ANTHONY BUTLER:Don’t bet on too radical change after Covid-19
Politically speaking, what comes next? Credible analysis of “post-Covid politics” requires attention to three aspects of the crisis.
The first is alertness to the importance of time. Our sense of the passage of time has been profoundly disrupted by the pandemic. It is hard to believe that our first confirmed case of Covid-19 was recorded as recently as March 5.
Under stress, our instinct has been to track shifts in often meaningless data, on a day-to-day or even hour-by-hour basis. Our sentiments about government, or particular politicians, swing alarmingly from positive to negative in a matter of days.
Our vehement condemnation of slow lockdown lifting will be followed within days by denunciation of government for acting too quickly.
Close to the start of our Covid-19 experience we do not know ourselves. Restaurants that Americans longed to visit in April have reopened with empty tables. Parents of schoolchildren reluctantly withdrawn from SA schools just weeks ago, now clamour to prevent their return.
We do know, at least intellectually, that prior pandemics and economic dislocations have changed how people think, the concepts they have used to capture the dynamics of their societies, and the ways they have framed what is morally right. But, like them, we cannot apply this understanding to our own situation.
The first peak of infections — one that will itself change how we think — is still a couple of months away. Who can conceive how our world will seem to us in two years’ time? Or, in the absence of a vaccine, even further ahead?
Second, the most persuasive political analysis has tempered awareness that we might see radical change with the constraints and opportunities imposed by “normal politics” and the socioeconomic realities of our society.
The Financial Times, whose grasp of cold realities is often overestimated, fired the starting pistol on global windbaggery about political transformation in an editorial on April 3. Warning that the virus, and the economic lockdowns needed to combat it, “shine a glaring light on existing inequalities”, the FT noted that “we are not really all in this together … the economic lockdowns are imposing the greatest cost on those already worst off.”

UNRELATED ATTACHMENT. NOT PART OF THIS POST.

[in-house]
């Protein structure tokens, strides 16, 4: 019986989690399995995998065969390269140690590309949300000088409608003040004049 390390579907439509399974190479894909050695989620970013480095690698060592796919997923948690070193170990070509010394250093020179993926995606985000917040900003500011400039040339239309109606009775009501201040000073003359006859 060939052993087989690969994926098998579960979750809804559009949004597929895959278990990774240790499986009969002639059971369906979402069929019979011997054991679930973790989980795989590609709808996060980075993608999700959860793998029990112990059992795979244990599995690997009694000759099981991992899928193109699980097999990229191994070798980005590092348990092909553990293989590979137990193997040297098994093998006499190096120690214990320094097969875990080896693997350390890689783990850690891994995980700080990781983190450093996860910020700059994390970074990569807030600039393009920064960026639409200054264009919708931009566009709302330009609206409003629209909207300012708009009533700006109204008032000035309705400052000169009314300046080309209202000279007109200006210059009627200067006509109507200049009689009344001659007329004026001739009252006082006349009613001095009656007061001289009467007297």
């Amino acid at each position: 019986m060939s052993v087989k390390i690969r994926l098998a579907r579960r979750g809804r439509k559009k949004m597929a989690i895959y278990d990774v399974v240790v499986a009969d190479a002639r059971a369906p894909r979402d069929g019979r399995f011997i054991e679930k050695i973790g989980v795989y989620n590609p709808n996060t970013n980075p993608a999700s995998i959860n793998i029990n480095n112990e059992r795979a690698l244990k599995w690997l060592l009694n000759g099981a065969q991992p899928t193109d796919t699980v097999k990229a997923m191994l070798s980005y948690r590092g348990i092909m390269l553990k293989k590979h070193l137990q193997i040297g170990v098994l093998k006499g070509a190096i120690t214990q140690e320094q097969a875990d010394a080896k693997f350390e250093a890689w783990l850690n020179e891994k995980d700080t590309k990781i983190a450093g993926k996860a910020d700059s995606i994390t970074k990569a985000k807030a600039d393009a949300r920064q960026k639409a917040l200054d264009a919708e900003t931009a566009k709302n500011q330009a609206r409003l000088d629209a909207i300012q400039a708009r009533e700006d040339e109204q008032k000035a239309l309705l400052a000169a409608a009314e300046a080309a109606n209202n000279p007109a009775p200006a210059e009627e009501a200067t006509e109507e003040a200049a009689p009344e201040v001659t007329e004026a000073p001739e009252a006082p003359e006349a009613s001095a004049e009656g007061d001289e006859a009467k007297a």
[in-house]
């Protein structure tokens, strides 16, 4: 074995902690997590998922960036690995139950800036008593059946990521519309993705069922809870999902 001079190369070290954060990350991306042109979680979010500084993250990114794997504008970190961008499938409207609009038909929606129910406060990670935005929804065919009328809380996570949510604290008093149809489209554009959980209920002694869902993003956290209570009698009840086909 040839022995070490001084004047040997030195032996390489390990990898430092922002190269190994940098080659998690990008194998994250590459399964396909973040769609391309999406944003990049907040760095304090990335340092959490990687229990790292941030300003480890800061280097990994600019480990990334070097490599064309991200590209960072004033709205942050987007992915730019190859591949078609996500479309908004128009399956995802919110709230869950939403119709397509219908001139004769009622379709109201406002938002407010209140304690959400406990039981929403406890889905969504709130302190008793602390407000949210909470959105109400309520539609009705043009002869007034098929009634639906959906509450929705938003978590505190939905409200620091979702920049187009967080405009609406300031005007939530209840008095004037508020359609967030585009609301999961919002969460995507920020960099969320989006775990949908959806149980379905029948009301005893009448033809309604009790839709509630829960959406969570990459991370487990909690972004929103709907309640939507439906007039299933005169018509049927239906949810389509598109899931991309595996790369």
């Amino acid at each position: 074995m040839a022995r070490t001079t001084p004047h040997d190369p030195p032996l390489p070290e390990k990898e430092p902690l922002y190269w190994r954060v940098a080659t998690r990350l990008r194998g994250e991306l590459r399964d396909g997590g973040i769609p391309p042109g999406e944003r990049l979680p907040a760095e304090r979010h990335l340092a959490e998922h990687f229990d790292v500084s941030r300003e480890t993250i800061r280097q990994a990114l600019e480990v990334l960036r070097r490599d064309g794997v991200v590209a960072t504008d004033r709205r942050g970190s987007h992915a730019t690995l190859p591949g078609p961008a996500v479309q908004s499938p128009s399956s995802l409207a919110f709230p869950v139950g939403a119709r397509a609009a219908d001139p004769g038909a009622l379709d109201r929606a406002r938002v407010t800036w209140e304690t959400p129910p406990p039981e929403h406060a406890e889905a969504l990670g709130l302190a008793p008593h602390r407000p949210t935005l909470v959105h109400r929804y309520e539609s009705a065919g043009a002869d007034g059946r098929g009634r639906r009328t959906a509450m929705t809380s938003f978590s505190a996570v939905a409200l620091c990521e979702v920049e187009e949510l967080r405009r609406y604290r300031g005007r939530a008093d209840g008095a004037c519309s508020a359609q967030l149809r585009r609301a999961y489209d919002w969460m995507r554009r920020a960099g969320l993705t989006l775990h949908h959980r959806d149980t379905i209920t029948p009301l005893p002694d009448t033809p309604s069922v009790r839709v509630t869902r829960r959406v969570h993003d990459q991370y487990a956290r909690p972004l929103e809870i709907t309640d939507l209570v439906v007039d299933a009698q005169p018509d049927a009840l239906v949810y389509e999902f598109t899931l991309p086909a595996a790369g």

On the basis of this belated recognition, the FT leapt to the conclusion that “governments will have to accept a more active role in the economy. Redistribution will again be on the agenda [and] policies until recently considered eccentric, such as basic income and wealth taxes, will have to be in the mix.”
Maybe so. But “normal politics”, and resource constraints, will continue to sharply limit the possibility of a policy transformation in SA.
Schools and clinics need to function, and such institutions need to be painstakingly built. Even technophiles must accept that we do not have a country poised on the brink of rapid technological transformation: a recent paper from Afrobarometer, drawing on a 2018 survey, notes that a majority of SA households do not own a computer. We will not become another place simply because we wish to do so.
A third consideration is one of framing: most of us remain trapped in a public health framing of Covid-19, because that is how the crisis was first introduced to us. Yet relatively few of us will experience the virus itself as devastating.
What we will experience instead is an economic catastrophe: a loss of livelihoods and the collapse of businesses in the formal and informal sectors.
Over the months and years ahead, as Covid-19 becomes a background condition in our lives, fiscal crisis, business failure and higher unemployment will provide the lenses through which we view our political options.
Rose-tinted speculation notwithstanding, the fiscal bill will still have to be paid. These economic constraints will define our post-Covid-19 politics.
• Butler teaches public policy at the University of Cape Town